Google and Mozilla have just announced that they will blacklist digital certificates from the China Internet Network Information Center, the country’s main Internet agency.
CNNIC oversees China’s Internet infrastructure. This means that Google Chrome and Mozilla Firefox will soon stop accepting certificates from most websites with the .cn domain. With the ban, Chrome and Firefox users will receive a pop-up that alerts them to possible security risks.
The move comes about two weeks after a security breach that involved unauthorized digital certificates for Google domains such as Gmail. On March 20, Google found that MCS Holdings, an Egyptian IT company, misused certificates. MCS Holdings obtained its intermediate certificate from CNNIC.
Google said that MCS used the certificates for a man-in-middle proxy. According to CNNIC, they had agreed to issue a certificate to MCS with the condition that the company would only issue certificates for the domains they have registered. MCS instead intercepted connections by pretending to be the intended destination for users. Google called the incident “a serious breach” because all major browsers and operating systems recognized CNNIC certificates.
“This explanation is congruent with the facts. However, CNNIC still delegated their substantial authority to an organization that was not fit to hold it,” said Adam Langley, a security engineer at Google.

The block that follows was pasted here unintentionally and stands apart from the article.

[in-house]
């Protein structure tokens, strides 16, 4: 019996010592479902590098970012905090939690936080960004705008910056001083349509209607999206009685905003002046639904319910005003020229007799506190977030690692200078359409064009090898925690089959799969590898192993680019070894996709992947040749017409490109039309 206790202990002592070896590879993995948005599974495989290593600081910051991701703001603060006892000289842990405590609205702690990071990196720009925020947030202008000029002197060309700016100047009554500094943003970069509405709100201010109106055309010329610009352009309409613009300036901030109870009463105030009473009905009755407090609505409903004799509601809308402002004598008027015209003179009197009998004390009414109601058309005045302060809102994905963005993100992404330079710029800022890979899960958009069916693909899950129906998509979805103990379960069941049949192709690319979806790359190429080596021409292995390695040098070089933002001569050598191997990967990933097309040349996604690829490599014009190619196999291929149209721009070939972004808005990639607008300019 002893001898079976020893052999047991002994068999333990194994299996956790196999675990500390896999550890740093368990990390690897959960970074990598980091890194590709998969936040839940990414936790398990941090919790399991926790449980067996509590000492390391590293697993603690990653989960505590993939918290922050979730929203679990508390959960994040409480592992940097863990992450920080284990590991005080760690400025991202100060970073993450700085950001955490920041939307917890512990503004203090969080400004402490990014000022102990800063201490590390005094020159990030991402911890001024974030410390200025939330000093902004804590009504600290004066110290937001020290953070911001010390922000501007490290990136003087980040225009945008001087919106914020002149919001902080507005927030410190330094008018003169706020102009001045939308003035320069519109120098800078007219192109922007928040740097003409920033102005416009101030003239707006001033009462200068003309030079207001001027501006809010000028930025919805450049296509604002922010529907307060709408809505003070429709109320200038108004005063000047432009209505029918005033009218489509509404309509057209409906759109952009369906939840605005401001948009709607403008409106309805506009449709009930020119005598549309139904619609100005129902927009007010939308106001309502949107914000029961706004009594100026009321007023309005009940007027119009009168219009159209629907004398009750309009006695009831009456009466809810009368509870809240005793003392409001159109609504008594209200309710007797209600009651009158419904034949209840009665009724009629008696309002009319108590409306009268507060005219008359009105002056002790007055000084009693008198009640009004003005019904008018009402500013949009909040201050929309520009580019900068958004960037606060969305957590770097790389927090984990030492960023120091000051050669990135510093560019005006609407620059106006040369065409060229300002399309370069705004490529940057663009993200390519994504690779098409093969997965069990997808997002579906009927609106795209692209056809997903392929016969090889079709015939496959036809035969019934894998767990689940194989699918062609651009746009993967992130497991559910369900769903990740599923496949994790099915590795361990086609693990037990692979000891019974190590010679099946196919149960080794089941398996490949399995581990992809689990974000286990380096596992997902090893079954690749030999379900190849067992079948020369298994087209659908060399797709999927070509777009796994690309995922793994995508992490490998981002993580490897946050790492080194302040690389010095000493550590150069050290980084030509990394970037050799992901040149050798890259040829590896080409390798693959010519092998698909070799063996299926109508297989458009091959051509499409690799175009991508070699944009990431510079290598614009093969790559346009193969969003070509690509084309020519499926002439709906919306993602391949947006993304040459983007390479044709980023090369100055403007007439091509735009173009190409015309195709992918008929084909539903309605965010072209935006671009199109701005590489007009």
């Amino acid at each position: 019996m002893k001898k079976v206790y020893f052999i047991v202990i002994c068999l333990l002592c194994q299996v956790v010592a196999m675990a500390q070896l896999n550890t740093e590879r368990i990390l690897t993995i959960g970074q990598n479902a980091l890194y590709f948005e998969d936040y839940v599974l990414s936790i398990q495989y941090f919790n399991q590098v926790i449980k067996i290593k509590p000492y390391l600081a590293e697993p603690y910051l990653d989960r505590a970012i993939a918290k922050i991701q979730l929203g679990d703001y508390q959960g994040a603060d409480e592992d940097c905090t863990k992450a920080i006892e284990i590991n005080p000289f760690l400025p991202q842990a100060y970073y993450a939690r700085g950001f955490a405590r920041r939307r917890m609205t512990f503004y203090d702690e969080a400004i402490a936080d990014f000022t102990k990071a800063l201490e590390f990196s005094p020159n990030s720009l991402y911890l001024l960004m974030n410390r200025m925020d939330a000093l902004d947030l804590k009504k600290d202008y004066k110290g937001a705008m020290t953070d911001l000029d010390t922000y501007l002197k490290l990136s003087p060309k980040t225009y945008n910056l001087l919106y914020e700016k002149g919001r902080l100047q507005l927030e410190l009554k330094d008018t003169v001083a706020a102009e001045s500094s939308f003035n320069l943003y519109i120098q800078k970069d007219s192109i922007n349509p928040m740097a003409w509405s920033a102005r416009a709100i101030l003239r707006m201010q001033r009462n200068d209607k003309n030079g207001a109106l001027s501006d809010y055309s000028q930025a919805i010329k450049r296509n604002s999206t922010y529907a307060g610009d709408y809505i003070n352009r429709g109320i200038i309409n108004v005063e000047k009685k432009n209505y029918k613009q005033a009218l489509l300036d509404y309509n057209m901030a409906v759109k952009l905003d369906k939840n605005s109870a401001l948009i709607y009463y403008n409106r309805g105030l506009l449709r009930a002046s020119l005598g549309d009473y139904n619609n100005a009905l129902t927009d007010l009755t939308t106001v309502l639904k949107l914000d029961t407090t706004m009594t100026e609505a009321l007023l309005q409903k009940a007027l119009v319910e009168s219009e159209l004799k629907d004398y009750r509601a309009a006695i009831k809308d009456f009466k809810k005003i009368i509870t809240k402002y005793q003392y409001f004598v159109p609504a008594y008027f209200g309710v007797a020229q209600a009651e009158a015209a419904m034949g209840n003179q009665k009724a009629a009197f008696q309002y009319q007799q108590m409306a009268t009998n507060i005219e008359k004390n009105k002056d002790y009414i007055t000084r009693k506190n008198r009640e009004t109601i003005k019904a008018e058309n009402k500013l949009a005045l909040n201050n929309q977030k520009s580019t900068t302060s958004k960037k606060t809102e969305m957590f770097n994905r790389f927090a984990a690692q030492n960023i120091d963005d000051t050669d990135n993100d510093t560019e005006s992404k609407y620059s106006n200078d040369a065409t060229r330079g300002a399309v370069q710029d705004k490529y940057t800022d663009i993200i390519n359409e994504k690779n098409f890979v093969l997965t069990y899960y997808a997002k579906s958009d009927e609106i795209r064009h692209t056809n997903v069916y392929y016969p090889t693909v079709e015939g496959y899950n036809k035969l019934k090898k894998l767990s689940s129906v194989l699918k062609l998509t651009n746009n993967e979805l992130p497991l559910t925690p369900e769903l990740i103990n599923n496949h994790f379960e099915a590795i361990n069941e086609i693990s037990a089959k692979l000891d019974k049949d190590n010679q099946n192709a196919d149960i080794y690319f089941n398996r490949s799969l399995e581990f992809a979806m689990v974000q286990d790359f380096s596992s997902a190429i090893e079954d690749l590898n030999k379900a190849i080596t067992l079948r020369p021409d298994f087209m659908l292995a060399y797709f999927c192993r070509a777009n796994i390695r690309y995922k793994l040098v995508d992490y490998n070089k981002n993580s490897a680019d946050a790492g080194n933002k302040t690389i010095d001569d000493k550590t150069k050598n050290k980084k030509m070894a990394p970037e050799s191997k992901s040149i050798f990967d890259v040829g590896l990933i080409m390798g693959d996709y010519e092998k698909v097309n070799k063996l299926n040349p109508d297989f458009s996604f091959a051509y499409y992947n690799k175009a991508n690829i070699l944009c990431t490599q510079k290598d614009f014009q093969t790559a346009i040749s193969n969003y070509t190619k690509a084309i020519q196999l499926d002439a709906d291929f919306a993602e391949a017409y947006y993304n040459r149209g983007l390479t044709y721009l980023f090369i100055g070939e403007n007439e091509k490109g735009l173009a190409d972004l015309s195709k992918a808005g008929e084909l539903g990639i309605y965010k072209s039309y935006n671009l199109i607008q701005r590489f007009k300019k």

To help users adjust to the changes, Google has provided a grace period. The company said that it will recognize CNNIC’s existing certificates for a “limited time.” This exemption will only be extended to websites that are included in Google’s “whitelist.”
CNNIC, which conducted an investigation of its own after the breach, criticized Google’s move. “The decision that Google has made is unacceptable and unintelligible to CNNIC, and meanwhile CNNIC sincerely urge that Google would take users’ rights and interests into full consideration,” the agency wrote in its website.
In spite of the ban, Google has indicated that it would be willing to reinstate CNNIC at a later time. “While neither we nor CNNIC believe any further unauthorized digital certificates have been issued, nor do we believe the misissued certificates were used outside the limited scope of MCS Holdings’ test network, CNNIC will be working to prevent any future incidents,” Google wrote. “We applaud CNNIC on their proactive steps, and welcome them to reapply once suitable technical and procedural controls are in place.”
- Shutdown makes dozens of .gov websites insecure due to expired TLS certificates
- Your Google+ public content will remain viewable on the web, if you want it to
- Yes, data is the new oil and the fight to reclaim it from tech giants starts now
- Microsoft security chief outlines perils of continuing to use Internet Explorer
- Best free parental control software for PC, Mac, iOS, and Android